In the basement of Sporting Kansas City forward Soony Saad’s childhood home in Dearborn, Mich., there’s a library of more than 600 video cassettes filled with matches from the UEFA Champions League, English Premier League and Italy’s Serie A.
Saad’s rise to national Gatorade high school boys soccer player of the year four years ago and now a regular starter in MLS can be traced back to those tapes and the hours Saad spent watching them with his father, Ali, and older brother, Hamoody.
“We used to watch them over and over again and analyze them,” Saad said. “That’s one thing my dad’s very good at. His knowledge of the game is incredible for somebody who’s never played it at the highest level.”
Ali developed a passion for soccer growing up in Lebanon before he came to the United States during the mid-1980s, settling among eastern Michigan’s thriving refugee population.
As a teenager, he was forced to sneak behind his parents’ backs to play soccer, but that didn’t tamp down his growing love for the game. If anything, it might have fanned the flames.
“When I was young, (soccer) was something taboo, because my parents kind of frowned upon it,” Ali said. “They just wanted me to go to school, but it was something that I loved to do and I was very passionate about it.”
When Ali talks about the game, he speaks about a religious-like passion for soccer and the immense artistry he sees in the beautiful game.
Growing up in a war-torn country, Ali saw soccer as a unifying force, bringing together people of different backgrounds in support of a common team, instilling rare camaraderie for a common cause.
When Ali finally had his sons — the boys are the youngest of four Saad children — he encouraged Soony, who turned 21 Saturday, and Hamoody, 22, to play soccer.
They played in the living room, dueling one-on-one with the couch or coffee table as the goal. They practiced in the bedroom, using the mattress to cushion landings on bicycle kicks. They waged fierce battles in the yard.
“For us, soccer was everything or it was nothing,” Ali said. “Looking back, it may be classified as child abuse, because I was so into soccer and I so badly wanted to instill it in them.”
Of course, living vicariously through his boys, Ali didn’t always make things easy on Soony and Hamoody.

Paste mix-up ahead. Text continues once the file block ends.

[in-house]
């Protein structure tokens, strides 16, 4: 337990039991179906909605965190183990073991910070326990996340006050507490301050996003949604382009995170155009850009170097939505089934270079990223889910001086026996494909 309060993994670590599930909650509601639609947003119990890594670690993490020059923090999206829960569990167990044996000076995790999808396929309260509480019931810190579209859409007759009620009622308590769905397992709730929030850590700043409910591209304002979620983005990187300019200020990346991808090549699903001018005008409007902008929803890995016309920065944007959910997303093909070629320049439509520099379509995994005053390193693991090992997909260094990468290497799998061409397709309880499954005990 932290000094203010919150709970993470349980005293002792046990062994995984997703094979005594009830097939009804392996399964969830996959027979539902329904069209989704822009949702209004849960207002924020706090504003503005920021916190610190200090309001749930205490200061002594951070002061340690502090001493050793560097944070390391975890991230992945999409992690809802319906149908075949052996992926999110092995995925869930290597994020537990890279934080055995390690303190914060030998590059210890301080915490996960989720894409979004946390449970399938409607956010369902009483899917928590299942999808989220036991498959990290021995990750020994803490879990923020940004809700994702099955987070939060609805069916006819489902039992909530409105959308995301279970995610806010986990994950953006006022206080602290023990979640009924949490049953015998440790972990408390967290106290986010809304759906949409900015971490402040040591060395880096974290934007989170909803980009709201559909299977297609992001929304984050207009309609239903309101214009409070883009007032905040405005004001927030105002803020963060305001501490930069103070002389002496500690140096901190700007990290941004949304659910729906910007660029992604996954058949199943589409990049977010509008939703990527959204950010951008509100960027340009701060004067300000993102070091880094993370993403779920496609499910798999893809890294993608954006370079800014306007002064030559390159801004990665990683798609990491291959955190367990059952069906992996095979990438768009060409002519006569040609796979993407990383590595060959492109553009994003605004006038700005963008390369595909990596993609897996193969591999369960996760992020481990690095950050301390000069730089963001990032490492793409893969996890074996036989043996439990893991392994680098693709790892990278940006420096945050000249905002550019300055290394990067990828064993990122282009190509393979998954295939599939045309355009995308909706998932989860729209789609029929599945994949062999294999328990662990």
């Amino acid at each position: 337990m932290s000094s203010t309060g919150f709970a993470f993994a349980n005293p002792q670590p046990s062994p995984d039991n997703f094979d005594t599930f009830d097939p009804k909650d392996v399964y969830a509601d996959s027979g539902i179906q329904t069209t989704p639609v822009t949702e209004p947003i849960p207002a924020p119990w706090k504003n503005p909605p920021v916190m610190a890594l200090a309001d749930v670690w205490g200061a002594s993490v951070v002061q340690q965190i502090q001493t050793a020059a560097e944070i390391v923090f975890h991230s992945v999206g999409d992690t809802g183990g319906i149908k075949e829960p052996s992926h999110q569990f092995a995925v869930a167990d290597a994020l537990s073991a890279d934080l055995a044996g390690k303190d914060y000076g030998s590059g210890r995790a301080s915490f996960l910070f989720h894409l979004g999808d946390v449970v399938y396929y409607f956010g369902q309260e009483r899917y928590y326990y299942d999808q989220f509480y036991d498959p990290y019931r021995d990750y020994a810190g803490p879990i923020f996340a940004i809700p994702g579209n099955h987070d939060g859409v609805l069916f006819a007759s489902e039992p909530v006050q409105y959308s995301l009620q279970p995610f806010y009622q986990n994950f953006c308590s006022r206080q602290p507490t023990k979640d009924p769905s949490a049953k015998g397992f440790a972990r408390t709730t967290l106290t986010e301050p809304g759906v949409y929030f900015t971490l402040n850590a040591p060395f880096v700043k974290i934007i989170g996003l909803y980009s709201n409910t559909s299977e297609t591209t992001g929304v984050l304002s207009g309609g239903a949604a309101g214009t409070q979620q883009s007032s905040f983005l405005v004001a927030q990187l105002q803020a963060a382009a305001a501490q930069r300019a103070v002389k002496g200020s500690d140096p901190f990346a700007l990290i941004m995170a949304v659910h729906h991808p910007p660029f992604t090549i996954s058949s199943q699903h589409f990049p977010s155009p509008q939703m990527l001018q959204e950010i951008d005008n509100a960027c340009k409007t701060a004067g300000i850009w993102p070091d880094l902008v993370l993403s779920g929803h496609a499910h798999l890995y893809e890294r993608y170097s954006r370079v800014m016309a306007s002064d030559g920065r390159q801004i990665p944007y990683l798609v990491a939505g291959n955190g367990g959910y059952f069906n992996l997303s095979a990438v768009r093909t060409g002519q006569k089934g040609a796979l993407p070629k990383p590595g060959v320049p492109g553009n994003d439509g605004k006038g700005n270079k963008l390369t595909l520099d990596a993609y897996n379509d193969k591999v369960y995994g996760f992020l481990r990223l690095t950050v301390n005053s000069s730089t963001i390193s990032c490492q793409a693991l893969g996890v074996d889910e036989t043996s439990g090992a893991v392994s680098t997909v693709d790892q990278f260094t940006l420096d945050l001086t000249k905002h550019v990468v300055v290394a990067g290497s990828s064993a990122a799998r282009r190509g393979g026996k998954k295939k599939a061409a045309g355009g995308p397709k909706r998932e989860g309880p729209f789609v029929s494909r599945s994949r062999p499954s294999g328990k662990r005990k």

“Even now, he’s hard on us,” Soony said. “At Michigan, when I scored 19 goals, he told me that was the worst soccer he’d ever seen me play.”
Bear in mind, Soony’s freshman year he set an all-time Wolverines scoring record and finished second in the nation, but Ali doesn’t apologize for demanding excellence.
“I was tough in the standard that I demanded and the seriousness of it,” Ali said. “I’ve continued putting pressure on him, because right now he’s getting an opportunity that he must deliver on. He can’t afford to rest on the success he had in the last game.”
Soony, who scored in his MLS debut on his 19th birthday two years ago, made only 13 appearances, including two starts, during his first two seasons with Sporting KC.
It was a difficult, humbling experience, but Soony appears to have turned a corner this summer, starting seven of the club’s last eight matches. He has three goals and three assists in that span for Sporting KC, which has gone 5-2-1 during that period.
“Throughout my whole career, there are times I would think he was too hard or I would be embarrassed,” said Soony, who had assists with his right and left feet last week in a 3-0 win against the New England Revolution. “But I guess looking back now, I know what he was trying to accomplish. I know he didn’t want me to settle for just being good. He wanted me to really push myself and keep raising the bar. I’m thankful for that.”
Ultimately, that’s the biggest lesson Soony took from his father.
“I don’t want to set a ceiling, because I don’t want to set a limit on myself,” Soony said. “But I want to be that guy where people say, ‘Oh, he’s gotten better and better and only continues to get better.”